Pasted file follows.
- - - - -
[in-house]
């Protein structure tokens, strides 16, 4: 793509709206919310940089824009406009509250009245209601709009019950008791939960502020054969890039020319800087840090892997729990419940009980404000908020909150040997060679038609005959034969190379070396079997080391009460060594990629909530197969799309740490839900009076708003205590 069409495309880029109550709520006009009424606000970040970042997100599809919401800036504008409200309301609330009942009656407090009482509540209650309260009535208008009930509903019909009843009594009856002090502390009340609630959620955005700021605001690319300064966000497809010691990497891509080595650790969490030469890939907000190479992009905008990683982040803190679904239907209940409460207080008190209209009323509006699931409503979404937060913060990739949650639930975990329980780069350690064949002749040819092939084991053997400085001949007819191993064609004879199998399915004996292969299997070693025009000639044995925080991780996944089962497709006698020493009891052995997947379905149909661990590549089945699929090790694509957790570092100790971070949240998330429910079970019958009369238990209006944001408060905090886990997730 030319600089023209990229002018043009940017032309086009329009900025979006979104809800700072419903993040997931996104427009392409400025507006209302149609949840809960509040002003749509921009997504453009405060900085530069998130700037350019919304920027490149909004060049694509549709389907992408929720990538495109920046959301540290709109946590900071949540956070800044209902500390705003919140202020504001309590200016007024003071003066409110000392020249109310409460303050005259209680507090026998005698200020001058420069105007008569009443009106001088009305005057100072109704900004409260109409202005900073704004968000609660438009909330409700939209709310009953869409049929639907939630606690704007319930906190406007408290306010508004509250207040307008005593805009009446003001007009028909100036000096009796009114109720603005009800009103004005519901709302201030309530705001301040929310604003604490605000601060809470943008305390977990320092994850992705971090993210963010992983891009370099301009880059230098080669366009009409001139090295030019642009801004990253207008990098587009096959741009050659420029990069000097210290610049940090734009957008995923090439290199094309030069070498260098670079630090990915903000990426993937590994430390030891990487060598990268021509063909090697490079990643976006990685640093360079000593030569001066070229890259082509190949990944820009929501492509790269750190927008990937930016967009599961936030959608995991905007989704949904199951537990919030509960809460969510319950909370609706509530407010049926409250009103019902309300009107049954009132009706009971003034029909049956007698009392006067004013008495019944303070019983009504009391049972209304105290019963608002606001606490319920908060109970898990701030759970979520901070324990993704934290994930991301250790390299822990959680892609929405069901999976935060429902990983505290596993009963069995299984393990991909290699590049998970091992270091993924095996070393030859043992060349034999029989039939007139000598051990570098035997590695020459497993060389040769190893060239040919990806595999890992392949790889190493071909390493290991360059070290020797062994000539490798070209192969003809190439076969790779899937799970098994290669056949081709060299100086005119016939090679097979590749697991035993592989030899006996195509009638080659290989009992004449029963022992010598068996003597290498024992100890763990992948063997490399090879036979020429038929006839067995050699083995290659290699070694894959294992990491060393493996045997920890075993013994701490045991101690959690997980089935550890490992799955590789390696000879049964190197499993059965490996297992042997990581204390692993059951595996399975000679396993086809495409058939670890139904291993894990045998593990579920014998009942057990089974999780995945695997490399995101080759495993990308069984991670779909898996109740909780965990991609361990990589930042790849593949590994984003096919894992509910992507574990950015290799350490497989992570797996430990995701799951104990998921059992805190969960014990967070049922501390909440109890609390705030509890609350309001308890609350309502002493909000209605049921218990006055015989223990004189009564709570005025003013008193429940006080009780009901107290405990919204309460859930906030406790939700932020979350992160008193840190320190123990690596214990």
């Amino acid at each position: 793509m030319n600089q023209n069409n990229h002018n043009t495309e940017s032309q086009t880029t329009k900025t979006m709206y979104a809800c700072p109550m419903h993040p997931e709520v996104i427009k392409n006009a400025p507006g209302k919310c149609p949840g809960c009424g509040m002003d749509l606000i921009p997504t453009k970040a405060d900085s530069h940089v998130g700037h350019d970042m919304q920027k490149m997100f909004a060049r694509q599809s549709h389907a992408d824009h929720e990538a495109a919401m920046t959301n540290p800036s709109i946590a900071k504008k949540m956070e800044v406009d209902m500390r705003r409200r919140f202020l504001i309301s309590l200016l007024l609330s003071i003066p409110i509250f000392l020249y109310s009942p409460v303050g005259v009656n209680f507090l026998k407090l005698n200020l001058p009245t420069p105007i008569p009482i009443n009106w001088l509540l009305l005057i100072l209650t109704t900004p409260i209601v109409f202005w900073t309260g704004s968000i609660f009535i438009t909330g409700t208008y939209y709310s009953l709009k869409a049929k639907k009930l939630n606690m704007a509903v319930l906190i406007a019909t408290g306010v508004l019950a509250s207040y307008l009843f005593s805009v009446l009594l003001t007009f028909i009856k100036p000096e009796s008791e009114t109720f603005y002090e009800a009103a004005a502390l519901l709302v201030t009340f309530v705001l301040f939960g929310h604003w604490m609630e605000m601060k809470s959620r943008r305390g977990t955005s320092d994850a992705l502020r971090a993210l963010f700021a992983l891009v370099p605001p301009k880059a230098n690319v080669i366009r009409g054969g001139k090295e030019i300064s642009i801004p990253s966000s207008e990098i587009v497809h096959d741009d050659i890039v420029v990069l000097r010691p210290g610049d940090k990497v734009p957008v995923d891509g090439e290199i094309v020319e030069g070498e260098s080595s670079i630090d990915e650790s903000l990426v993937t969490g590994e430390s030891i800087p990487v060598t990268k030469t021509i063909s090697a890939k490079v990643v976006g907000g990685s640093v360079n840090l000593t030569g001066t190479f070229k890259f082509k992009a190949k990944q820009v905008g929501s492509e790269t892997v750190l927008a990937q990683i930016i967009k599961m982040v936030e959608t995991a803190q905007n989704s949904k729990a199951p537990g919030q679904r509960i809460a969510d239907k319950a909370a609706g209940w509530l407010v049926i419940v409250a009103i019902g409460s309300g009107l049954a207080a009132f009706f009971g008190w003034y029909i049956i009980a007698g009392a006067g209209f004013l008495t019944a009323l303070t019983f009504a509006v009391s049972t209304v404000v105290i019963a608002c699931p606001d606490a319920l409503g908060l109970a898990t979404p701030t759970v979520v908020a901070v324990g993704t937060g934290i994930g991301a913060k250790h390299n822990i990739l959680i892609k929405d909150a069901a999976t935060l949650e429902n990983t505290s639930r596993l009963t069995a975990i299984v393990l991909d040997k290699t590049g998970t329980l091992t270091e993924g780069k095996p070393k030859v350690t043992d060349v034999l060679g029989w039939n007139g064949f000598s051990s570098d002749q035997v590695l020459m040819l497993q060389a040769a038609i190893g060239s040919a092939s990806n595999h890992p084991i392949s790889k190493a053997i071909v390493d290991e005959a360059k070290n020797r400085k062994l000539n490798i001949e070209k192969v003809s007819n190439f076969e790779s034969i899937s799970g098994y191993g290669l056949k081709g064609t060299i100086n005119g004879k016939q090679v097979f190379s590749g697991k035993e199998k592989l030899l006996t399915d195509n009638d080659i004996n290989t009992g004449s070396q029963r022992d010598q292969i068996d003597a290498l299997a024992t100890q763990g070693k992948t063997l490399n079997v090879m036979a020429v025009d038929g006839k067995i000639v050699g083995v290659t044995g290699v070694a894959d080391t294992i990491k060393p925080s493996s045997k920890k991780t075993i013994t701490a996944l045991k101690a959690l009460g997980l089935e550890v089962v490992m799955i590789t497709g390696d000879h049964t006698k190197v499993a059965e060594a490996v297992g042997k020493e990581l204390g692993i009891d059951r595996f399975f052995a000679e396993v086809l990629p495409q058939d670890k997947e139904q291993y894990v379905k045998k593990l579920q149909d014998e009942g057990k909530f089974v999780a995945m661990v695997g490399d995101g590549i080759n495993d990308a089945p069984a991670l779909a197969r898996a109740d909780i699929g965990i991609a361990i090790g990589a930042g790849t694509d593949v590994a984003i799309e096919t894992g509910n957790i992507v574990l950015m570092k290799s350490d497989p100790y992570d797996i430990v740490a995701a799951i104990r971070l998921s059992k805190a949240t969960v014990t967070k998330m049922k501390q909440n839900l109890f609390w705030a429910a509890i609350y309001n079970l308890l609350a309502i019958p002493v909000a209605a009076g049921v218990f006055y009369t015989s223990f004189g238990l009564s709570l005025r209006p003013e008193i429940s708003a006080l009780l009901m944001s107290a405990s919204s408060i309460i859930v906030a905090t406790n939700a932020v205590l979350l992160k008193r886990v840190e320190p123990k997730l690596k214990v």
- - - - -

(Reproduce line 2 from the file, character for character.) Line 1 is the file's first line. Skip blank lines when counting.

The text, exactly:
């Protein structure tokens, strides 16, 4: 793509709206919310940089824009406009509250009245209601709009019950008791939960502020054969890039020319800087840090892997729990419940009980404000908020909150040997060679038609005959034969190379070396079997080391009460060594990629909530197969799309740490839900009076708003205590 069409495309880029109550709520006009009424606000970040970042997100599809919401800036504008409200309301609330009942009656407090009482509540209650309260009535208008009930509903019909009843009594009856002090502390009340609630959620955005700021605001690319300064966000497809010691990497891509080595650790969490030469890939907000190479992009905008990683982040803190679904239907209940409460207080008190209209009323509006699931409503979404937060913060990739949650639930975990329980780069350690064949002749040819092939084991053997400085001949007819191993064609004879199998399915004996292969299997070693025009000639044995925080991780996944089962497709006698020493009891052995997947379905149909661990590549089945699929090790694509957790570092100790971070949240998330429910079970019958009369238990209006944001408060905090886990997730 030319600089023209990229002018043009940017032309086009329009900025979006979104809800700072419903993040997931996104427009392409400025507006209302149609949840809960509040002003749509921009997504453009405060900085530069998130700037350019919304920027490149909004060049694509549709389907992408929720990538495109920046959301540290709109946590900071949540956070800044209902500390705003919140202020504001309590200016007024003071003066409110000392020249109310409460303050005259209680507090026998005698200020001058420069105007008569009443009106001088009305005057100072109704900004409260109409202005900073704004968000609660438009909330409700939209709310009953869409049929639907939630606690704007319930906190406007408290306010508004509250207040307008005593805009009446003001007009028909100036000096009796009114109720603005009800009103004005519901709302201030309530705001301040929310604003604490605000601060809470943008305390977990320092994850992705971090993210963010992983891009370099301009880059230098080669366009009409001139090295030019642009801004990253207008990098587009096959741009050659420029990069000097210290610049940090734009957008995923090439290199094309030069070498260098670079630090990915903000990426993937590994430390030891990487060598990268021509063909090697490079990643976006990685640093360079000593030569001066070229890259082509190949990944820009929501492509790269750190927008990937930016967009599961936030959608995991905007989704949904199951537990919030509960809460969510319950909370609706509530407010049926409250009103019902309300009107049954009132009706009971003034029909049956007698009392006067004013008495019944303070019983009504009391049972209304105290019963608002606001606490319920908060109970898990701030759970979520901070324990993704934290994930991301250790390299822990959680892609929405069901999976935060429902990983505290596993009963069995299984393990991909290699590049998970091992270091993924095996070393030859043992060349034999029989039939007139000598051990570098035997590695020459497993060389040769190893060239040919990806595999890992392949790889190493071909390493290991360059070290020797062994000539490798070209192969003809190439076969790779899937799970098994290669056949081709060299100086005119016939090679097979590749697991035993592989030899006996195509009638080659290989009992004449029963022992010598068996003597290498024992100890763990992948063997490399090879036979020429038929006839067995050699083995290659290699070694894959294992990491060393493996045997920890075993013994701490045991101690959690997980089935550890490992799955590789390696000879049964190197499993059965490996297992042997990581204390692993059951595996399975000679396993086809495409058939670890139904291993894990045998593990579920014998009942057990089974999780995945695997490399995101080759495993990308069984991670779909898996109740909780965990991609361990990589930042790849593949590994984003096919894992509910992507574990950015290799350490497989992570797996430990995701799951104990998921059992805190969960014990967070049922501390909440109890609390705030509890609350309001308890609350309502002493909000209605049921218990006055015989223990004189009564709570005025003013008193429940006080009780009901107290405990919204309460859930906030406790939700932020979350992160008193840190320190123990690596214990």